The German forester Peter Wohlleben has aroused the ire of some scientists, as reported in The Guardian, with his book on The Hidden Life of Trees. Some scientists, it seems, have accused Wohlleben of writing “fairy tales” about the inner life of trees and forests.
This controversy is, in some ways, an excellent illustration of the dichotomy of the “outside” and “inside”, or of the explicate and implicate, or subjective and objective orientations that was raised in the comments to the previous post. I only know of the contents of Wohlleben’s book from hearsay, but the notion of “the secret life of plants” or plant consciousness is hardly a new one, even among some plant ecologists.
I mentioned earlier that I was reading George Morgan’s The Human Predicament: Dissolution and Wholeness (1968), and excerpted a couple of quotes from the introduction to post in the comments to the last post on Smith’s “Invisible Hand”. I do recommend Morgan’s book in connection with Gebser studies, since The Human Predicament can be considered a more extended treatment of — or contribution towards fuller understanding of — what Jean Gebser means by the “disintegration” of the consciousness and personality structure of modern man, ie, the “perspectival” or “mental-rational consciousness structure”.
I woke up this morning thinking about neo-liberal economics, Jean Gebser, Adam Smith and his “Invisible Hand”, and how this metaphor (or simile) of the “Invisible Hand” morphed into “mechanism” in the term “market mechanism” — and, in those terms, whether in the form of “Invisible Hand” or “mechanism” (Mumford’s “Megamachine”), we aren’t dealing with a superstition masquerading as “science” or ideology.
There is, actually, an ancient antecedent and precursor to this benevolent “invisible hand” — it is the tribal “genius” (“genie”), or tutelary deity. And this relationship between Smith’s “invisible hand” and the tribal “genius” reveals something very significant about Jean Gebser’s philosophy of “consciousness structures” as well.
Crane Brinton once offered what I consider the best brief definition of the meaning of “modernity” yet — “the invention of a system for inventing systems”. That definition of modernity must be played against Nietzsche’s remark also that “the will to a system is a lack of integrity” in order to appreciate Brinton’s meaning here. With these two statements we really come to the gist of the issue — the origin, history, and the meaning of “the System”.
The invention of a system for creating systems also describes that “ensemble of techniques” that Jacques Ellul analysed and interpreted in his many writings on The Technological Society or (later) The Technological System. That “ensemble of techniques” (or orchestration of systems) constitutes the meaning of Lewis Mumford’s “Megamachine” as he described it in Technics and Civilization and in The Myth of the Machine.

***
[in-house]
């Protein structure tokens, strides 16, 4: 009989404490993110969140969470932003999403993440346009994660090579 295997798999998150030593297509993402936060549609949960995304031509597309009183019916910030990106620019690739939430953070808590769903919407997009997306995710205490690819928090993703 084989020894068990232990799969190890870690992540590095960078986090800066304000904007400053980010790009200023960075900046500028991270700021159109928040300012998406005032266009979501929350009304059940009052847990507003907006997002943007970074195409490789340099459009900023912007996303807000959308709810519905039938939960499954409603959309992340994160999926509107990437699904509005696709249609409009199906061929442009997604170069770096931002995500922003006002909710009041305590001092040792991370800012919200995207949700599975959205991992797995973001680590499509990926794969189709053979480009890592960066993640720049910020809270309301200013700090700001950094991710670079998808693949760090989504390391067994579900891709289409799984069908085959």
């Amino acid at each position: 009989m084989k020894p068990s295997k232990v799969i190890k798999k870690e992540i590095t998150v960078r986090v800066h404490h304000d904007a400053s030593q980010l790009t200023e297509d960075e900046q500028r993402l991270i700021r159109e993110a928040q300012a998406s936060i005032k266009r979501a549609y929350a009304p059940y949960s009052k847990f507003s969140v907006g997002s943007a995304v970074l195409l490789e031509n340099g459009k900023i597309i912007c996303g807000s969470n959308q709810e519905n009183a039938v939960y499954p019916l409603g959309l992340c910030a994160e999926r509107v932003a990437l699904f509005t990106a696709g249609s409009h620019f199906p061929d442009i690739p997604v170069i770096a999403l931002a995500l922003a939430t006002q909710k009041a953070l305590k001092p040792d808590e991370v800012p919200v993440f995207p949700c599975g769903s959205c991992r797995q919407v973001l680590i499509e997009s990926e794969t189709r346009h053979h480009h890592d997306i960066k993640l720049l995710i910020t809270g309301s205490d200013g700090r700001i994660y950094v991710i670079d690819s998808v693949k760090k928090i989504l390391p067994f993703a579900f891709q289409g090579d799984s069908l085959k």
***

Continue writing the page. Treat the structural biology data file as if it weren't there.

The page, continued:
But there is yet the Metamachine, which is akin to the “Master Narrative” of the Modern Era and has its origins in the metaphor of “the Clockwork Universe”. The Metamachine is the Master System that serves as the blueprint for all systems or techniques, which specifies their form and function and how they are to relate to one another as an “ensemble” or orchestra of systems, thus constituting the totality of the “built environment” and, in those terms, perhaps even the very meaning of “the Anthropocene”. This Metamachine is the Architect of our “invisible environment” (Blake’s Ulro) and Blake gave it name and purpose — Urizen.
It strikes me that the word “frenzy” best describes the current situation — frenzy being the marker of our “chaotic transition”, or of Jean Gebser’s “maelstrom of blind anxiety”, or of Peter Pogany’s “havoc”, or of Nietzsche’s anticipation of the “madness” that would attend his anticipated “two centuries of nihilism”. The contemporary terms being used for this frenzy are, of course, “irrational exuberance” or “animal spirits”.
It’s in respect of this “frenzy” (which some describe as “the Crazies”) that I want to return to something I posted some time back, and entitled “The Most Haunting Words in All Literature”, because for me the words were, and remain, daunting and haunting.
Norbert Wiener’s God and Golem, Inc (available also online) certainly speaks to the same issues as Lewis Mumford and his critique of “the Megamachine”, as well as Jacques Ellul’s sociology of the technological system. Wiener is known as “the father of cybernetics” and his more philosophical and sociological reflections on the “golem” (which is Mumford’s Megamachine equally) are as pertinent today as when he wrote them. In fact, I don’t think “the Matrix” is anything other than Wiener’s “golem”, Mumford’s “Megamachine”, or Ellul’s “technological system” (or, for that matter, Neal Gabler’s Life: The Movie) They are all attempts to give answer to the question that obsessed the character Neo in the movie: “What is the Matrix?”
So, what is the Matrix?